Debates in Modern Philosophy: Essential Readings and Contemporary Responses provides an in-depth, engaging introduction to important issues in modern philosophy. It presents 13 key interpretive debates to students, and ranges in coverage from Descartes' Meditations to Kant's Critique of Pure Reason. -/- Debates include: -/- Did Descartes have a developed and consistent view about how the mind interacts with the body? Was Leibniz an idealist, or did he believe in corporeal substances? What is Locke's theory of personal identity? Could there (...) be a Berkeleian metaphysics without God? Did Hume believe in causal powers? What is Kant's transcendental idealism? -/- Each of the thirteen debates consists of a well known article or book chapter from a living philosopher, followed by a new response from a different scholar, specially commissioned for this volume. Every debate is prefaced by an introduction written for those coming upon the debates for the first time and followed by an annotated list for further reading. The volume starts with an introduction that explains the importance and relevance of the modern period and its key debates to philosophy and ends with a glossary that covers terms from both the modern period and the study of the history of philosophy in general. -/- Debates in Modern Philosophy will help students evaluate different interpretations of key texts from modern philosophy, and provide a model for constructing their own positions in these debates. (shrink)
This paper discusses the materialist views of Margaret Cavendish, focusing on the relationships between her views and those of two of her contemporaries, Thomas Hobbes and Henry More. It argues for two main claims. First, Cavendish's views sit, often rather neatly, between those of Hobbes and More. She agreed with Hobbes on some issues and More on others, while carving out a distinctive alternative view. Secondly, the exchange between Hobbes, More, and Cavendish illustrates a more general puzzle about just what (...) divided materialists from their opponents. Seemingly straightforward disagreements about whether incorporeal substances exist turn out to be more complex ones in which the nature of those things is disputed at the same time as their existence. (shrink)
Leibniz's mill argument in 'Monadology' 17 is a well-known but puzzling argument against materialism about the mind. I approach the mill argument by considering other places where Leibniz gave similar arguments, using the same example of the machinery of a mill and reaching the same anti-materialist conclusion. In a 1702 letter to Bayle, Leibniz gave a mill argument that moves from his definition of perception (as the expression of a multitude by a simple) to the anti-materialist conclusion. Soon afterwards, in (...) the Preface to the New Essays, Leibniz gave a different mill argument. That argument depends upon there being no arbitrary and inexplicable connections in nature, because God would not create such things. Later, in the 'Monadology', Leibniz again used the mill example in arguing against materialism. That passage too, I argue, uses an argument from inexplicability rather than from Leibniz's definition of perception. (shrink)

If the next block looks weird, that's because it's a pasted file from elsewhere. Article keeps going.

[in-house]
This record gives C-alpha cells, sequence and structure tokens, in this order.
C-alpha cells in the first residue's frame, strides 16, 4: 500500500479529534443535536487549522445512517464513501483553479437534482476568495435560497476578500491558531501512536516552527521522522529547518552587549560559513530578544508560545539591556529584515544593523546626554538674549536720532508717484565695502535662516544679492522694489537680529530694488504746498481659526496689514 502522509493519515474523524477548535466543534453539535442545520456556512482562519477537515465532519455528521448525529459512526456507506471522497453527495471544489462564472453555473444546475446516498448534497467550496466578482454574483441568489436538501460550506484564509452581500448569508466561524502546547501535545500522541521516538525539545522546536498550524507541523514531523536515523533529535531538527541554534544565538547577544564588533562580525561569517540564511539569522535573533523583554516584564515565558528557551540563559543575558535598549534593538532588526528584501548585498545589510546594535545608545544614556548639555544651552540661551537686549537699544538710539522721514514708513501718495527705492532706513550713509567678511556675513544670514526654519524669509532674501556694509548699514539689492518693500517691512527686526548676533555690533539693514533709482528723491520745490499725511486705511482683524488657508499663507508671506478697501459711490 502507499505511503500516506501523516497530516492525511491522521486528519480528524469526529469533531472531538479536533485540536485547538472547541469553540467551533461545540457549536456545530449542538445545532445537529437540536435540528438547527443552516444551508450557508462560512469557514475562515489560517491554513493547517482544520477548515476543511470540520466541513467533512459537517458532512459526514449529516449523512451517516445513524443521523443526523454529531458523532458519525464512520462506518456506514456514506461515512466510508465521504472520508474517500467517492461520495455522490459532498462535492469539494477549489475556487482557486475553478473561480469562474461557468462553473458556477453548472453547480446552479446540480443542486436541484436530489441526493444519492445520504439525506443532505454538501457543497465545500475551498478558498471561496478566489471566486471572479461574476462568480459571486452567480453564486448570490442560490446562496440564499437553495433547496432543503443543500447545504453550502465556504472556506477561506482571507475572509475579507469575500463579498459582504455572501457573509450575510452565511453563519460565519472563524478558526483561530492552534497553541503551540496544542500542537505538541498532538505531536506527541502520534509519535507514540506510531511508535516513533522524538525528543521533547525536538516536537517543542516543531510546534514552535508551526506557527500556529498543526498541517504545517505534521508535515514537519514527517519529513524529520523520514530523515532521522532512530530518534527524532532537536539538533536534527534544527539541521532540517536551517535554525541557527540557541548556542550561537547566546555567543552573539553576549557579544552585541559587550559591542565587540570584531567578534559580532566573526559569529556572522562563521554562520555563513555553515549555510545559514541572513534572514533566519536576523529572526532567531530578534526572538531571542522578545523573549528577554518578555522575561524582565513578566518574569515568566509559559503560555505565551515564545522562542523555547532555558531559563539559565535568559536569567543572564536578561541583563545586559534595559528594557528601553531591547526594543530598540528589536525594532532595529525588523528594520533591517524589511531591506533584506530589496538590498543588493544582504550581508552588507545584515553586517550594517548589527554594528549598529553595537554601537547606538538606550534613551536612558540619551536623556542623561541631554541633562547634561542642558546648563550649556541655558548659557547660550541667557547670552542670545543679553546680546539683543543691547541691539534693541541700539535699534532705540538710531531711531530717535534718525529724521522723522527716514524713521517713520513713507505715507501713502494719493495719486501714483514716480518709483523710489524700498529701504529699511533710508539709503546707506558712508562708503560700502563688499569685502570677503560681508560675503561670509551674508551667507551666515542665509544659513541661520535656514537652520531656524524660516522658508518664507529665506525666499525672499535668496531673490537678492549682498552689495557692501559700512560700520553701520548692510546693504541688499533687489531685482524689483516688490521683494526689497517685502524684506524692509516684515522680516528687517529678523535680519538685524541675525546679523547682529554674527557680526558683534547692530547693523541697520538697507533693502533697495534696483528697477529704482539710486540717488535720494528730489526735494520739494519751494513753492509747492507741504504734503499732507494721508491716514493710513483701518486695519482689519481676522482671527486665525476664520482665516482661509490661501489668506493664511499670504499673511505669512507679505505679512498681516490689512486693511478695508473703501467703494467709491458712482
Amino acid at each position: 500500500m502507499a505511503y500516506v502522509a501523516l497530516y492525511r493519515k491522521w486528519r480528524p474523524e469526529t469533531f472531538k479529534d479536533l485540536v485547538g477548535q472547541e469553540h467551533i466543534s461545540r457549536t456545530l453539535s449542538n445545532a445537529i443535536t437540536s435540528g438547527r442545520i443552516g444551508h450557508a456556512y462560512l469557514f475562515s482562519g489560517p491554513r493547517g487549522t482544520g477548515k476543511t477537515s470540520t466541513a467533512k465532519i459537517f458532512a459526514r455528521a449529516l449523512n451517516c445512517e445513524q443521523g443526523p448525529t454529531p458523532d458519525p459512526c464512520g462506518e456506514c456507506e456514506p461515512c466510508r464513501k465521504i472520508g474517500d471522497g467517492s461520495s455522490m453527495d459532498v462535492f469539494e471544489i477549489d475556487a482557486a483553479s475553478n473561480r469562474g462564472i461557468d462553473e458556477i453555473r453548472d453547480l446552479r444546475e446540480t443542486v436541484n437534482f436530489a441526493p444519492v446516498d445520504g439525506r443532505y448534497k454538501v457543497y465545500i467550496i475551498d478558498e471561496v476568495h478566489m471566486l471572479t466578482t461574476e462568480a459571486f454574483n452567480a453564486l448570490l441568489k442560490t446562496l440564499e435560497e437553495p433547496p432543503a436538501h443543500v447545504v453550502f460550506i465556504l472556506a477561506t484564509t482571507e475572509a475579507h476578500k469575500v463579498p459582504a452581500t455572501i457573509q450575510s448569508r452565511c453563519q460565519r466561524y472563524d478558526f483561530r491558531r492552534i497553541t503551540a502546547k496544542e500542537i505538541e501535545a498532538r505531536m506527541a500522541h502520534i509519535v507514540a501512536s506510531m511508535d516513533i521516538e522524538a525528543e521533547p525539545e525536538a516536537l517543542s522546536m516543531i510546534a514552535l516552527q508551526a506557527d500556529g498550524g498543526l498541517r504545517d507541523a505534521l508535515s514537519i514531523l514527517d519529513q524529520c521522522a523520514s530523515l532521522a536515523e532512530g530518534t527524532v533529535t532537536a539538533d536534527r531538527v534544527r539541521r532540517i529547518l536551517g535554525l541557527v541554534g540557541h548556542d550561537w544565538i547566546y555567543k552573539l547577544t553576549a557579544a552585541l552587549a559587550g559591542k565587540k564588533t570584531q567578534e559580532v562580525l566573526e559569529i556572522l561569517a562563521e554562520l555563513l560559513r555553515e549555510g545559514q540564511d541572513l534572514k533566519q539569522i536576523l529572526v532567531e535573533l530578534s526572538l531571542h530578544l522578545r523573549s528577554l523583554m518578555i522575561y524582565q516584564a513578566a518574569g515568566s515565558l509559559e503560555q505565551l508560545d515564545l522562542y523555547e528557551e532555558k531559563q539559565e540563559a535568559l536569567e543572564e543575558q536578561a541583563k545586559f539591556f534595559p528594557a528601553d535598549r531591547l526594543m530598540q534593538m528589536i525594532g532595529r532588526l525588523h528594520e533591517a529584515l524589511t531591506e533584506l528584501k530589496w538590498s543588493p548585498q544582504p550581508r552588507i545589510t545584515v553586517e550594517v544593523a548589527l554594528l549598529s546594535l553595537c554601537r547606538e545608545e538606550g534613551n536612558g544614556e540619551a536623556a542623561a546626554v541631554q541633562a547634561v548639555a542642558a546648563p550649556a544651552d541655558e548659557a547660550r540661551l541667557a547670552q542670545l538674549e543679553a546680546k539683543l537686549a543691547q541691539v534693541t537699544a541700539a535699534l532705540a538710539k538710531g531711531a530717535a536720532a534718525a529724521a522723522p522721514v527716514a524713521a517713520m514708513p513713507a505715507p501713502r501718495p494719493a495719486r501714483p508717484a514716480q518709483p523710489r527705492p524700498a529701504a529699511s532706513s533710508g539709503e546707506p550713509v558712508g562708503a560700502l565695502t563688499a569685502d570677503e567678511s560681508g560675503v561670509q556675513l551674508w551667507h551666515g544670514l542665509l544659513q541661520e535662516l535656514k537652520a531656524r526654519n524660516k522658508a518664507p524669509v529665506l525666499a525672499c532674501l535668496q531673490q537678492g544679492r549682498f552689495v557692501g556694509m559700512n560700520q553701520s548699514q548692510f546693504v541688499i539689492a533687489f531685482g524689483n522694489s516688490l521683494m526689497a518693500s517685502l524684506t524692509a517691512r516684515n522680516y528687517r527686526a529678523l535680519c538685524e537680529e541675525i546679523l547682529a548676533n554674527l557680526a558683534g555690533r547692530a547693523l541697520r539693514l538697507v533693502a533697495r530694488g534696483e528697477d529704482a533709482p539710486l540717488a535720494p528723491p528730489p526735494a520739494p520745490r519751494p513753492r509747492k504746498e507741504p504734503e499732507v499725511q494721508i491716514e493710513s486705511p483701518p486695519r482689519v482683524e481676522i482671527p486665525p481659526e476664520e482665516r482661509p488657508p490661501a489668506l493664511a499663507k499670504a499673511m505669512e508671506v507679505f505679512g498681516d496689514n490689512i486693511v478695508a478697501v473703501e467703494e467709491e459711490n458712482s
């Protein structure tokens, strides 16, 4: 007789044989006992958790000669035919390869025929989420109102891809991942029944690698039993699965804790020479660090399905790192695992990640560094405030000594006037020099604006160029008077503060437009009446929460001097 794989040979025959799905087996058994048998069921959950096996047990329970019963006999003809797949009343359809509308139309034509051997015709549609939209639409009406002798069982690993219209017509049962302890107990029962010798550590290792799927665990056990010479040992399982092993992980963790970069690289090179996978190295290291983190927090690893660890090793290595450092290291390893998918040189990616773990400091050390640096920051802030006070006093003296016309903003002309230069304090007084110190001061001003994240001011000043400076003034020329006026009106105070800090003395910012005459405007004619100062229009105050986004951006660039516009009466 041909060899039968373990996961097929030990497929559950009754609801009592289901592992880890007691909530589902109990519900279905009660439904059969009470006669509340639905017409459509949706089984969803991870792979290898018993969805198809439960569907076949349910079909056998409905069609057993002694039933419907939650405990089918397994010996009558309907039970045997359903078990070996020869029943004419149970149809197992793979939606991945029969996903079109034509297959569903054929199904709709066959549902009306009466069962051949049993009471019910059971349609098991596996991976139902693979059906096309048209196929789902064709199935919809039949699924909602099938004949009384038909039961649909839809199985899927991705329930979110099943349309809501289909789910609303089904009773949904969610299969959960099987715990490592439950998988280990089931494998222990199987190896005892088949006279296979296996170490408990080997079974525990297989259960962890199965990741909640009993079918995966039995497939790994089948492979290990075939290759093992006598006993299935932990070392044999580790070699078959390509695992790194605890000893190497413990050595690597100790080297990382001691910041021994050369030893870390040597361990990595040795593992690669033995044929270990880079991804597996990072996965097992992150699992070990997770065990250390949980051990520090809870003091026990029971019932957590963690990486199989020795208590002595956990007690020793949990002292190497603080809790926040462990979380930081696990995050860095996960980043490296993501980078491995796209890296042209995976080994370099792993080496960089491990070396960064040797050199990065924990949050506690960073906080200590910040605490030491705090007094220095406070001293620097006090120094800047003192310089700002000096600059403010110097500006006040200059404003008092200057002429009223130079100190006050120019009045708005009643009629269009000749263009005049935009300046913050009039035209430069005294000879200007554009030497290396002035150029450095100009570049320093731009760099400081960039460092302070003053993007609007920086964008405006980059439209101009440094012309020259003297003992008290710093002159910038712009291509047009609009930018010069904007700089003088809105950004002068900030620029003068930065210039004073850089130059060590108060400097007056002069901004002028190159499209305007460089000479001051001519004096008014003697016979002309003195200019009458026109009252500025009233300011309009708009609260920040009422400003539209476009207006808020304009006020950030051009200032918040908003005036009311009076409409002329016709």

In the early years of the eighteenth century Leibniz had several interactions with John Toland. These included, from 1702 to 1704, discussions of materialism. Those discussions culminated with the consideration of Toland's 1704 Letters to Serena, where Toland argued that matter is necessarily active. In this paper I argue for two main theses about this exchange and its consequences for our wider understanding. The first is that, despite many claims that Toland was at the time of Letters to Serena a (...) Spinozist, we can make better sense of him as a sort of Hobbesian materialist. The second main point concerns reasons for materialism, and in particular a story Locke tells in the Essay about materialists' motives. Toland defends his materialism by arguing that matter is active, and argues that matter is active by using a conceivability argument. But this is not the crude conceivability argument that Locke suggests motivates materialists. This (together with reflecting on some of Hobbes's arguments) suggests that we might well tell a Lockean story about reasons for early modern materialism, but not Locke's story. (shrink)